Reykjavik city centre is easily accessible from all our hotels in Reykjavik.

Jökulsárlón Glacial Lagoon
9. Jökulsárlón Glacial Lagoon

The South-East coast of Iceland remains one of the most popular routes for visitors to the country.  Offering sights such as the waterfalls Skógafoss and Seljalandsfoss, the famous black beaches at Reynisfjara, the incredible basalt rock pillars at Dyrhólaey, Jökulsárlón glacial lagoon, the vast vistas of Skaftafell National Park and of course Vatnajökull glacier.The famous Jökulsárlón glacier lagoon in Iceland is close to highway number one, about 370 km (230 miles) east from Reykjavík and it is said to be one of the greatest wonders of nature in Iceland. This lagoon is in fact a recent one, the result of a warming climate. The surface is at sea level and seawater flows into the lagoon at high tide. Huge blocks of ice constantly break off the glacier, Breiðamerkurjökull, and large icebergs float on the lagoon. The lagoon is not very wide but it is up to 250 metres deep which makes it the deepest lake in Iceland. Breiðamerkurjökull is an outlet of the Vatnajökull glacier. The company operating the lagoon offers tours on the lagoon itself on amphibious vehicles. For the ultimate in style, stay at Fosshótel Glacial Lagoon. It's located just off the number one road some 29 km from the Jökulsárlón glacial lagoon and 27 km from the picturesque Svartifoss in Skaftafell National Park. This contemporary building reflects the hues of the surrounding nature, in grey stone and clad in wood and is constructed in accordance with ecological policies. The interiors are beautifully chic with dark walls and cool sixties' style lighting lending it a kind of James Bond flair and of course there’s an equally stylish restaurant.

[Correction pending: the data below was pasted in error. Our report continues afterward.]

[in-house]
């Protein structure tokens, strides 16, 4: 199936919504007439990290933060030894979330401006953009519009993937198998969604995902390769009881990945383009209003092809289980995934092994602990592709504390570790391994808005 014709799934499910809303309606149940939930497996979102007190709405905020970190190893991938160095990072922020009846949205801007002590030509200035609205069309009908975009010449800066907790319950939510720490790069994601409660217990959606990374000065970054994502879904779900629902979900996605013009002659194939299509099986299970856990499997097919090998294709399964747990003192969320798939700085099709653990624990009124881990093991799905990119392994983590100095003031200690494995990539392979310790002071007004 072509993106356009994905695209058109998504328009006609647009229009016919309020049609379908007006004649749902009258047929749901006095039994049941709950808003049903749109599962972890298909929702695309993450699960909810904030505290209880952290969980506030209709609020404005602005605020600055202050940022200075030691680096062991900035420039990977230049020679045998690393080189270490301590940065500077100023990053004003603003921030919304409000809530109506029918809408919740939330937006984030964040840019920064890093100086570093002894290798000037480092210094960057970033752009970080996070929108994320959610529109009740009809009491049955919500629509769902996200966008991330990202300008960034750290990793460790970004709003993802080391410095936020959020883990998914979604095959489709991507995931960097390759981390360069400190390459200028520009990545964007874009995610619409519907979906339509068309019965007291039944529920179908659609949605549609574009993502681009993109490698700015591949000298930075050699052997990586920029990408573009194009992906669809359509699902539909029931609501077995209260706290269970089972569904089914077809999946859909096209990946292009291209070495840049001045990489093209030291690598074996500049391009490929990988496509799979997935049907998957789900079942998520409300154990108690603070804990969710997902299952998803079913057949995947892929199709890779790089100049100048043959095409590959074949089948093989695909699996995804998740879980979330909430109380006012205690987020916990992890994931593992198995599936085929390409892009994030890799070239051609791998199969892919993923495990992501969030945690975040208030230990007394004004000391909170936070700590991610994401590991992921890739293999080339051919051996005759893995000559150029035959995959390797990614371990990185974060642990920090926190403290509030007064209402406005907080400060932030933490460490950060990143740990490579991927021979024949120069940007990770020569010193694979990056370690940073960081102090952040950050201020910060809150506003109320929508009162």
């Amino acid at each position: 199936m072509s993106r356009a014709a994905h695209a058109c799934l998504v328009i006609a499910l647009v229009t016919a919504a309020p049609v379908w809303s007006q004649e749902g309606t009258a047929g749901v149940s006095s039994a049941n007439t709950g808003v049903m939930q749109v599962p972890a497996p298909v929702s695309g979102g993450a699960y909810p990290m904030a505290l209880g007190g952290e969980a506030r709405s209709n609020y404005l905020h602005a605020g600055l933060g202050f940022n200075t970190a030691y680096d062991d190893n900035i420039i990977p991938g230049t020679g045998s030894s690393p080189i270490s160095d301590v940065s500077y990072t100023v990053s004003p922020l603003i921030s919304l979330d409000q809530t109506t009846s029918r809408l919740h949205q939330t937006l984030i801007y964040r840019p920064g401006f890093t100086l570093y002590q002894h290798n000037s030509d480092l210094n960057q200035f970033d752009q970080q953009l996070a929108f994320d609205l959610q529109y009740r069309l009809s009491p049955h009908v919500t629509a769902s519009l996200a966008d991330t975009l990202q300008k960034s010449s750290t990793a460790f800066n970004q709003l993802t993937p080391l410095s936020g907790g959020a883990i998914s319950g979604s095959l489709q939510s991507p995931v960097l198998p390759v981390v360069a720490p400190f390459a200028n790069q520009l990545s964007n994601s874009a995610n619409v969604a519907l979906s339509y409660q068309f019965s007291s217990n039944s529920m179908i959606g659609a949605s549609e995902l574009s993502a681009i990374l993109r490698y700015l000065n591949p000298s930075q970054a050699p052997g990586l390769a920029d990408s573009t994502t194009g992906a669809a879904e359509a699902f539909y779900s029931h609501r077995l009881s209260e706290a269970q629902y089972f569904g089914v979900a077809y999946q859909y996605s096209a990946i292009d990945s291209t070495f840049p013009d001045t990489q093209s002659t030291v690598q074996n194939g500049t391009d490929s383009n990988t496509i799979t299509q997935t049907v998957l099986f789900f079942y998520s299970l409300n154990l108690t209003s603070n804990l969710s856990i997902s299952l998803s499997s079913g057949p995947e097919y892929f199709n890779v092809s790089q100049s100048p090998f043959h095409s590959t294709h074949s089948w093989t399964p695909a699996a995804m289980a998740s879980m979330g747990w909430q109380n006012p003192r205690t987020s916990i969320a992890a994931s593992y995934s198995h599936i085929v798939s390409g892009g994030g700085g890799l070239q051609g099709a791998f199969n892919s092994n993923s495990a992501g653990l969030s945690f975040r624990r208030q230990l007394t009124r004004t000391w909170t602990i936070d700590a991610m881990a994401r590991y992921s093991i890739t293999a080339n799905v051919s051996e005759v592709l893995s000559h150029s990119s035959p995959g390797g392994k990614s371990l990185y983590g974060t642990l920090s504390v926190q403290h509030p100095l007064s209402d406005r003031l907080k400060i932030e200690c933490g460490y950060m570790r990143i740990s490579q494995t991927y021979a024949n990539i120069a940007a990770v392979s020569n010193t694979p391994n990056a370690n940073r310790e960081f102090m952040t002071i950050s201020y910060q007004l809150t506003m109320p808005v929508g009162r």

Recommended stay Fosshotel Glacier Lagoon

New Year’s Eve in downtown Reykjavík
10. Celebrate Christmas or the New Year, Icelandic style!

Christmas and New Year’s Eve and the festive season before and in between is thoroughly celebrated in Iceland. Perhaps it’s because December is the darkest month of the year, with only around three hours of sunlight that Icelanders like to cosy up with candles, go wild on decorations and even wilder on partying!  If you’re in Reykjavik you’ll enjoy the pretty decorations and lights that bring a wonderful magic to the downtown area. Go late-night shopping and sit down at a café for a warming cup of mulled wine or hot chocolate. Check out the various Christmas markets and the ice-skating rink on Ingólfstorg and see if you spot any of the Thirteen different Yule lads- Iceland’s version of Santa Claus while you’re at it!  At the heart of the city you’ll also see the huge and menacing Yule cat in a decorative form - an evil child-eating cat from Icelandic Christmas Folklore! New Year’s Eve is something else in Reykjavik, with people buying fireworks which they ignite in gardens, parks or streets or famously at Hallgrímskirkja church and Harpa Concert Hall for a New Year’s countdown.  Do not miss the famous Christmas buffets and brunches at Fosshotel Reykjavik and Hotel Reykjavik Grand which offer a host of traditional Icelandic dishes  along with more international ones like turkey with stuffing!